The Marshall Project
Nonprofit journalism about criminal justice
A nonprofit news organization covering the U.S. criminal justice system
The Next to Die
We Are Witnesses
Politics and Reform
News & Awards
One Year Later: The Pandemic Behind Bars
We Asked People Behind Bars How They Feel About Getting Vaccinated
They're Going Back to Prison. But They Didn't Commit New Crimes.
A State-by-State Look at Coronavirus in Prisons
Police Misconduct Costs Cities Millions Every Year. But That’s Where The Accountability Ends.
If not for inconsistent and shoddy record-keeping, we might know if settlements make a difference in police misconduct.
Inside Frigid Texas Prisons: Broken Toilets, Disgusting Food, Few Blankets
The deep freeze has been terrible for many Texans, but prisoners have little way to get warm.
News and Awards
The Marshall Project and Mississippi Today Win Harry Frank Guggenheim Award for Excellence in Criminal Justice Reporting
Our investigation exposed Mississippi’s modern-day debtors prisons.
By The Marshall Project
The City Where Police Unleash Dogs On Black Teens
In Baton Rouge, police dogs bit a teenager 17 or younger every three weeks, on average.
When The Prison Banned Board Games, We Played Chess In Our Minds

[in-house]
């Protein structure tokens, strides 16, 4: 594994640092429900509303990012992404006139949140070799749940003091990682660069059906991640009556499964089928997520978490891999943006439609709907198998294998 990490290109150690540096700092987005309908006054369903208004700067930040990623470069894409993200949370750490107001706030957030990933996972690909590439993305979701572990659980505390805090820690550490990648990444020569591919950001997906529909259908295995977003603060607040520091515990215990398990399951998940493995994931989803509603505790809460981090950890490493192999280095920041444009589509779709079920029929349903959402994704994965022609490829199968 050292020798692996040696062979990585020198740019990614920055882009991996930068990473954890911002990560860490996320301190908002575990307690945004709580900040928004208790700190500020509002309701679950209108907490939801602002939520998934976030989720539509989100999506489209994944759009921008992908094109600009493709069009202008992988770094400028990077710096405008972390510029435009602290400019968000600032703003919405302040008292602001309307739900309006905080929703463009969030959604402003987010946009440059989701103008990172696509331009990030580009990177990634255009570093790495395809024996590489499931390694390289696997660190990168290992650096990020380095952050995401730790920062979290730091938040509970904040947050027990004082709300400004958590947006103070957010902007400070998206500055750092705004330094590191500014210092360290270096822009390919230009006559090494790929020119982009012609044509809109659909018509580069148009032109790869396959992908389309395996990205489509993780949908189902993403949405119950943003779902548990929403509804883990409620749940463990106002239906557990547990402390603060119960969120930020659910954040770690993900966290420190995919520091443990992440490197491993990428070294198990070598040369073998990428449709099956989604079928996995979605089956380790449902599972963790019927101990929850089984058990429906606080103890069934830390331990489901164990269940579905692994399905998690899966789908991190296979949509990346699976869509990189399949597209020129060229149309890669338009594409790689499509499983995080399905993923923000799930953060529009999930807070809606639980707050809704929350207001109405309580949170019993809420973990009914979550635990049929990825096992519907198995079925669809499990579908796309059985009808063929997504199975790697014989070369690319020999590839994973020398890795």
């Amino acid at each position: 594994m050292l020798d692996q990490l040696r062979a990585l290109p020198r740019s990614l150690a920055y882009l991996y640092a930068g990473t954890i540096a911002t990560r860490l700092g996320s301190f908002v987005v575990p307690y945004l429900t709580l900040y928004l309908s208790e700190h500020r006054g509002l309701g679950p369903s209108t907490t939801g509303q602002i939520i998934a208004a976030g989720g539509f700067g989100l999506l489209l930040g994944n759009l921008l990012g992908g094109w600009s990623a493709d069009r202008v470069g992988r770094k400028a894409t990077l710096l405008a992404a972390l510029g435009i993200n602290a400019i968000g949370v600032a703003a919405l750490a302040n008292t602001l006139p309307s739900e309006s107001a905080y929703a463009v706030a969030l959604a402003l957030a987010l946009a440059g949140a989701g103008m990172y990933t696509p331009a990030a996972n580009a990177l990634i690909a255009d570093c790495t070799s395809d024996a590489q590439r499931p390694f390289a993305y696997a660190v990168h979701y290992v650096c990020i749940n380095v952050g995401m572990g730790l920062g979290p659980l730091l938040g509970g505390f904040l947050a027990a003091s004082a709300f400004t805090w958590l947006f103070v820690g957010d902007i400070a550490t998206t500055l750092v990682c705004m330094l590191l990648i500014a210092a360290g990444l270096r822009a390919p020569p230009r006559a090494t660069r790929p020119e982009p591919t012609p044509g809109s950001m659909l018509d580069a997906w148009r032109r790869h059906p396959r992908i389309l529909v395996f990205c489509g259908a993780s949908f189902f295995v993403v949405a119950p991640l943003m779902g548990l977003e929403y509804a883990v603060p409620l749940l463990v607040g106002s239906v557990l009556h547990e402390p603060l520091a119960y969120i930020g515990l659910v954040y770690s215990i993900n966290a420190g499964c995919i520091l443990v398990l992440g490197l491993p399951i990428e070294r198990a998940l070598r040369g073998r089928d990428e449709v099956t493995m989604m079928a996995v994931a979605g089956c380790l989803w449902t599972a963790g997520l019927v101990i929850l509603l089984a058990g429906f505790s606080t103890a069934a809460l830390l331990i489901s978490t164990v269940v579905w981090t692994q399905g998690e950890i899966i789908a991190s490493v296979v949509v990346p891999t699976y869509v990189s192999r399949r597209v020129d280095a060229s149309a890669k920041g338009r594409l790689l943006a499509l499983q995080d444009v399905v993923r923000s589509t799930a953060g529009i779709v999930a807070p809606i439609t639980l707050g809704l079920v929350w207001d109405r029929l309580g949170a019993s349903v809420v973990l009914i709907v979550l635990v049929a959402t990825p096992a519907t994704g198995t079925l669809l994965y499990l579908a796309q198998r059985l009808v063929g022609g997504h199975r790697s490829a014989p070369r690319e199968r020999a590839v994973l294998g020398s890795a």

“At the heart of our mental chess game lies a profound lesson: The difference between being content or distraught is a matter of perspective.”
U.S. Marshals Act Like Local Police With More Violence and Less Accountability
The federal agency’s teams have killed an average of 22 suspects and bystanders a year.
Uriel J. Garcia
What 120 Executions Tell Us About Criminal Justice in America
The Marshall Project tracked every execution in America for more than five years. For condemned people, the path to death grew longer, more winding and erratic.
Les Dijeron Que Podían Quedarse en EE.UU. Pero Igual Pueden Ser Deportados.
Unos 26.000 niños inmigrantes víctimas de abuso, negligencia o abandono deben permanecer como si fueran indocumentados durante años, a pesar de ser elegibles para la residencia permanente.
Andrew R. Calderón
I’ve Been Strip-Frisked Over 1,000 Times in Prison. I Consider It Sexual Assault
Strip-searching us for contraband is a perfectly legal way to rob incarcerated people of our humanity.
Corey Devon Arthur
They Were Accused of Messing With Local Officers. Should the Feds Intervene?
In Oregon and across the country, protesters charged with “civil disorder” say the vague federal law is unconstitutional.